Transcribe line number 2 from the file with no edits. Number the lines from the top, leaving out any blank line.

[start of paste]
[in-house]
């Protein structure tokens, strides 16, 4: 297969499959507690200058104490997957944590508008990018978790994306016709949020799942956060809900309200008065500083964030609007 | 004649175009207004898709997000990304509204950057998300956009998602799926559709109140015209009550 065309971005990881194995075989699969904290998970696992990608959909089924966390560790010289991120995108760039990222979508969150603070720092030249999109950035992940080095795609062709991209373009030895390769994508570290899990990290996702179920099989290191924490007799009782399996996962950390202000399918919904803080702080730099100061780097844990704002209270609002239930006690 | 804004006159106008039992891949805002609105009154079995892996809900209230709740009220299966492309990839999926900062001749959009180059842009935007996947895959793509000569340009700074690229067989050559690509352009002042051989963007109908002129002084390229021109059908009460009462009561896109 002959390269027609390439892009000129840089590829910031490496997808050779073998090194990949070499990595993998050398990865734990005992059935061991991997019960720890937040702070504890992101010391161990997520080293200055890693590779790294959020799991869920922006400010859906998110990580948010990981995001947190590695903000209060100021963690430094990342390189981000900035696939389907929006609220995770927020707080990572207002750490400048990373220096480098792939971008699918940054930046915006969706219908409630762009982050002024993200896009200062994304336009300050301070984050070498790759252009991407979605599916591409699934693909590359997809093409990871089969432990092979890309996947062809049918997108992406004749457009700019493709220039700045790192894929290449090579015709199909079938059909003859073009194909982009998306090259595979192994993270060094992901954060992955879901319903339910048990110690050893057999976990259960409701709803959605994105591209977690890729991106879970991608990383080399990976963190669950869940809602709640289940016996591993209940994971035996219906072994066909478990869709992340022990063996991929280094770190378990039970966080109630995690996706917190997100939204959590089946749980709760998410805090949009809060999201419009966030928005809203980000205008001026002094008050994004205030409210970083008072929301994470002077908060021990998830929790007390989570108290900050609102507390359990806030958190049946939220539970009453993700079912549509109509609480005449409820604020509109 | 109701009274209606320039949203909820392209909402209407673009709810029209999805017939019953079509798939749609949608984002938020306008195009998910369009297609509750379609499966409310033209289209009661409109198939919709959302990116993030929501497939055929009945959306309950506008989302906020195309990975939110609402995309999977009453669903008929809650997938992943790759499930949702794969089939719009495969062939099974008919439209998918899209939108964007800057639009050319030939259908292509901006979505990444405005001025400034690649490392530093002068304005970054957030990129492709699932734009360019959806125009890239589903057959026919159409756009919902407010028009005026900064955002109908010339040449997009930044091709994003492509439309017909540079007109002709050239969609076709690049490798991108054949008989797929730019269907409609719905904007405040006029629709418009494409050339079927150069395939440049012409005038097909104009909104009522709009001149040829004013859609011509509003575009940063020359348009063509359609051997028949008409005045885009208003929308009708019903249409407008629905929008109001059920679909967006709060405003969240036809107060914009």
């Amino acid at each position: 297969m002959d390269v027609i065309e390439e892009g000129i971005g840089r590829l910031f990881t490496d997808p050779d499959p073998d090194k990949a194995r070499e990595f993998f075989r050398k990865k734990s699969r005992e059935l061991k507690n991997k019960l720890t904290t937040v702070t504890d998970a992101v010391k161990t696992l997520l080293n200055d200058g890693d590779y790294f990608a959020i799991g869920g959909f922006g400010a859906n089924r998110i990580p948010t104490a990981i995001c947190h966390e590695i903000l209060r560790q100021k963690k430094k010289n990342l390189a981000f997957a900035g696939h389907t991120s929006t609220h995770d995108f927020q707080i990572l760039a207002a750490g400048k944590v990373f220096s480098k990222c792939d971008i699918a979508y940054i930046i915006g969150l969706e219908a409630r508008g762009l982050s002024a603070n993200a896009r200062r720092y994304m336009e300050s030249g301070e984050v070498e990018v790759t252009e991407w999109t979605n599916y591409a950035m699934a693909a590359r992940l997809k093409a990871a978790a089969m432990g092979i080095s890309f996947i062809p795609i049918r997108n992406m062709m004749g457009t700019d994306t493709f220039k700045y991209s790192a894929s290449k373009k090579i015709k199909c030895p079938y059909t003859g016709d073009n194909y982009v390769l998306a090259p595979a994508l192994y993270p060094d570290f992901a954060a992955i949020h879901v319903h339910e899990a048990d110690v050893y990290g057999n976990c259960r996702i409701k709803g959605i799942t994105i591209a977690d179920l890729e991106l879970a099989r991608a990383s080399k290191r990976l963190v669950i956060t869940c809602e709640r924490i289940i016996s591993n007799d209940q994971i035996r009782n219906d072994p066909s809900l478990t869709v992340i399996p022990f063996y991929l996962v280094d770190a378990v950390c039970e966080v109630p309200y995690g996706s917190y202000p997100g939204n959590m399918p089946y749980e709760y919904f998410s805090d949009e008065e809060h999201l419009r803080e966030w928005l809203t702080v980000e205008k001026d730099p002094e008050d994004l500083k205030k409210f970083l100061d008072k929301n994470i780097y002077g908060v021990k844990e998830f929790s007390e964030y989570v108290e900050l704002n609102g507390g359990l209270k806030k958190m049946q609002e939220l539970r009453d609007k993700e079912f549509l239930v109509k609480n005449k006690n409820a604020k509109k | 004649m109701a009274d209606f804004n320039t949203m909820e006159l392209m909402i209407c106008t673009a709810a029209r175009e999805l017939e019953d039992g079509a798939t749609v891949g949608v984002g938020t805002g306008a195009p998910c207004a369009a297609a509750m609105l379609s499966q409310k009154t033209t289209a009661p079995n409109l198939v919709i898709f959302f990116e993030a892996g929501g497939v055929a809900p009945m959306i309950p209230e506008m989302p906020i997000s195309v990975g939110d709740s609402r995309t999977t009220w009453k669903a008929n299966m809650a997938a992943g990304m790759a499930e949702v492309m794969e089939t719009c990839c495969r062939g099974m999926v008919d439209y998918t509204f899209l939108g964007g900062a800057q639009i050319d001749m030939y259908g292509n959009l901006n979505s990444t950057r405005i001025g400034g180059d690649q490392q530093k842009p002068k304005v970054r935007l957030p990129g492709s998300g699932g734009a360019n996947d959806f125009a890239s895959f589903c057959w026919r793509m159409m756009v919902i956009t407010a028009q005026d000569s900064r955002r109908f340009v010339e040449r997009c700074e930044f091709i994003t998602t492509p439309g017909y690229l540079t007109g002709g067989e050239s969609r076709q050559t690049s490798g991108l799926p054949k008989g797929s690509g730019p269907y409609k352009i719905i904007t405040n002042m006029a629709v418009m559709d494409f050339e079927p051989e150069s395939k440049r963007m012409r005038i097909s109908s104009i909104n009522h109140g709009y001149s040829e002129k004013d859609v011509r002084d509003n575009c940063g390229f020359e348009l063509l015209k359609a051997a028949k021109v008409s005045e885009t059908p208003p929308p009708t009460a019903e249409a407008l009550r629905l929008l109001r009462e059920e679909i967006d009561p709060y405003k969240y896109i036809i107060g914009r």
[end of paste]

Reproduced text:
């Protein structure tokens, strides 16, 4: 297969499959507690200058104490997957944590508008990018978790994306016709949020799942956060809900309200008065500083964030609007 | 004649175009207004898709997000990304509204950057998300956009998602799926559709109140015209009550 065309971005990881194995075989699969904290998970696992990608959909089924966390560790010289991120995108760039990222979508969150603070720092030249999109950035992940080095795609062709991209373009030895390769994508570290899990990290996702179920099989290191924490007799009782399996996962950390202000399918919904803080702080730099100061780097844990704002209270609002239930006690 | 804004006159106008039992891949805002609105009154079995892996809900209230709740009220299966492309990839999926900062001749959009180059842009935007996947895959793509000569340009700074690229067989050559690509352009002042051989963007109908002129002084390229021109059908009460009462009561896109 002959390269027609390439892009000129840089590829910031490496997808050779073998090194990949070499990595993998050398990865734990005992059935061991991997019960720890937040702070504890992101010391161990997520080293200055890693590779790294959020799991869920922006400010859906998110990580948010990981995001947190590695903000209060100021963690430094990342390189981000900035696939389907929006609220995770927020707080990572207002750490400048990373220096480098792939971008699918940054930046915006969706219908409630762009982050002024993200896009200062994304336009300050301070984050070498790759252009991407979605599916591409699934693909590359997809093409990871089969432990092979890309996947062809049918997108992406004749457009700019493709220039700045790192894929290449090579015709199909079938059909003859073009194909982009998306090259595979192994993270060094992901954060992955879901319903339910048990110690050893057999976990259960409701709803959605994105591209977690890729991106879970991608990383080399990976963190669950869940809602709640289940016996591993209940994971035996219906072994066909478990869709992340022990063996991929280094770190378990039970966080109630995690996706917190997100939204959590089946749980709760998410805090949009809060999201419009966030928005809203980000205008001026002094008050994004205030409210970083008072929301994470002077908060021990998830929790007390989570108290900050609102507390359990806030958190049946939220539970009453993700079912549509109509609480005449409820604020509109 | 109701009274209606320039949203909820392209909402209407673009709810029209999805017939019953079509798939749609949608984002938020306008195009998910369009297609509750379609499966409310033209289209009661409109198939919709959302990116993030929501497939055929009945959306309950506008989302906020195309990975939110609402995309999977009453669903008929809650997938992943790759499930949702794969089939719009495969062939099974008919439209998918899209939108964007800057639009050319030939259908292509901006979505990444405005001025400034690649490392530093002068304005970054957030990129492709699932734009360019959806125009890239589903057959026919159409756009919902407010028009005026900064955002109908010339040449997009930044091709994003492509439309017909540079007109002709050239969609076709690049490798991108054949008989797929730019269907409609719905904007405040006029629709418009494409050339079927150069395939440049012409005038097909104009909104009522709009001149040829004013859609011509509003575009940063020359348009063509359609051997028949008409005045885009208003929308009708019903249409407008629905929008109001059920679909967006709060405003969240036809107060914009």